Patients need to regain trust for the system to work. In other words, people must be sure that products actually do what they are supposed to do – particularly products with which they are unfamiliar. Trust can be achieved when patients actually believe that products can be marketed in another Member State and then freely circulated in accordance with standards and technical requirements currently in force. This trust is also underpinned by adequate processes for detecting and eradicating bogus compliance declarations, by checks carried out at the Community’s external borders, and by the ability to ensure proper oversight of the enforcement of these standards.

Remedying shortcomings in current regulations

This is why both the African Union and WHO have been striving to close the Continent-wide gap in suitably adapted pharma regulations since 2017 via the Pharmaceutical Manufacturing Plan for Africa (PMPA). The New Partnership for Africa’s Development (NEPAD) has published “model legislation” on the regulation of medicines designed for states with no – or incomplete – national pharma legislation. This standard (non-binding) law is based around the establishment of a national regulatory authority (i.e., a national agency). It is a considerable step forward and the idea is to have an African drug agency up and running in 2018.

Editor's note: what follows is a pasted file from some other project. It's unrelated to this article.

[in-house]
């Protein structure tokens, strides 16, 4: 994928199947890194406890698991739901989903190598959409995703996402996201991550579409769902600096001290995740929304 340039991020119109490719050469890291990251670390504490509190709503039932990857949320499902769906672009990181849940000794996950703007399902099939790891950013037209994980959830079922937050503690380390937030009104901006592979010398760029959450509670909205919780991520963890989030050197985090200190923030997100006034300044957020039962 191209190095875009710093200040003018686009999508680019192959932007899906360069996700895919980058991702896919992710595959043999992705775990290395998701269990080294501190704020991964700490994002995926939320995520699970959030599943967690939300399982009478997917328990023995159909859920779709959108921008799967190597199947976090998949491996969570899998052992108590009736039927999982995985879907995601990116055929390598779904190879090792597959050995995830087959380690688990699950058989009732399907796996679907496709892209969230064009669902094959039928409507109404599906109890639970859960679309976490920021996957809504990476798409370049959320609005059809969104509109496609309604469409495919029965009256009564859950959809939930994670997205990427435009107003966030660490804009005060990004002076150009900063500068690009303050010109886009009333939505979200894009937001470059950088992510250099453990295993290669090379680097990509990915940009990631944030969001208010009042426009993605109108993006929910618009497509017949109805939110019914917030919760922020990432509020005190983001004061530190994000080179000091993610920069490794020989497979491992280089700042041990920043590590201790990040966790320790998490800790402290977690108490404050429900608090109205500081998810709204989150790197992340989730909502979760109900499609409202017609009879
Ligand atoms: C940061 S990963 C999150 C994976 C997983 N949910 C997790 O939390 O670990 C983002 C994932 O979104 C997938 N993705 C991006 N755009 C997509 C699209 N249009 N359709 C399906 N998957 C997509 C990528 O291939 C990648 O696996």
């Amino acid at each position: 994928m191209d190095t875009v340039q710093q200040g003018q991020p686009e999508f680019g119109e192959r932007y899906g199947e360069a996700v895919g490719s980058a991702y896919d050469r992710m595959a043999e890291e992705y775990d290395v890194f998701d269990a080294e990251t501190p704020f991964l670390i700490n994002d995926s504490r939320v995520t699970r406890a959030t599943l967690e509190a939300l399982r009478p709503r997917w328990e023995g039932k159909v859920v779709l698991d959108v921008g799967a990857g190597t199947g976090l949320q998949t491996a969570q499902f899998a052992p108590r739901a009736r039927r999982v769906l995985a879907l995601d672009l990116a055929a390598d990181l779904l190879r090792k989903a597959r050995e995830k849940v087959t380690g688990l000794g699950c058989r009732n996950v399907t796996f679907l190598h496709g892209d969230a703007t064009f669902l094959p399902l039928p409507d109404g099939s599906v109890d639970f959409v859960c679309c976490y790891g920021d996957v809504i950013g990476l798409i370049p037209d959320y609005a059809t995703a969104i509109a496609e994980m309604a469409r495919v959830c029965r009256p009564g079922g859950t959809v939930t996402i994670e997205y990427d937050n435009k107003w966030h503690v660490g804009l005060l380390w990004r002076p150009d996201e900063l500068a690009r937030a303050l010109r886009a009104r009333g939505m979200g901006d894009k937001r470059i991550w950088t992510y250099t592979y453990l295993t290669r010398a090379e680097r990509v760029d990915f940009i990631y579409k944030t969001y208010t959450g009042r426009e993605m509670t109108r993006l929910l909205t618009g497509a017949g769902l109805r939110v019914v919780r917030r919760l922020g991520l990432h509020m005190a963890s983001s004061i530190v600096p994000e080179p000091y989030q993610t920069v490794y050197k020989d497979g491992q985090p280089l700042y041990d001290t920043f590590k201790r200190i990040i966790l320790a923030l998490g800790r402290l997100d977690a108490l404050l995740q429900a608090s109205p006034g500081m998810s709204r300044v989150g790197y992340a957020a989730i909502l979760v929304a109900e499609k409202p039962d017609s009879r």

This type of model for autonomous drug agencies has been adopted at international level in both Northern and Southern countries as the most effective means of implementing pharma regulations from an operational perspective. In just a few years, those Sub-Saharan African countries that have an agency (i.e., Nigeria, Ghana, Tanzania, Madagascar, and just recently Côte d’Ivoire) have managed to become key references in the regulatory domain. The model needs to be supported by financial backers and scaled up to enable it to structure entire markets by establishing fairer competition based around high-quality standards and optimal health security.
In addition to rallying traditional financial backers, consideration could also be given to establishing public-private partnerships within an appropriate ethical framework to boost the whole process and develop a more integrated vision for the pharmaceutical industry as a whole.

A well-regulated pharma sector can help drive growth in the wider economy: in developed countries, the most buoyant markets are also those with the strictest regulations (i.e., the US, Europe and Japan). Initiatives in this area could also leverage the cross-cutting vision espoused in the Sustainable Development Goals (Post-2015 Development Agenda). Strengthening health systems and promoting universal health cover in both emerging and less advanced countries can provide a considerable boost to efforts to develop well-regulated markets and better access to quality medicine.

Footnote:

1   African Union (AU) Model Law on Medical Products Regulation, African Medicines Regulatory Harmonisation Programme (AMRH), NEPAD, 62 pages http://www.nepad.org/resource/african-union-au-model-law-medical-products-regulation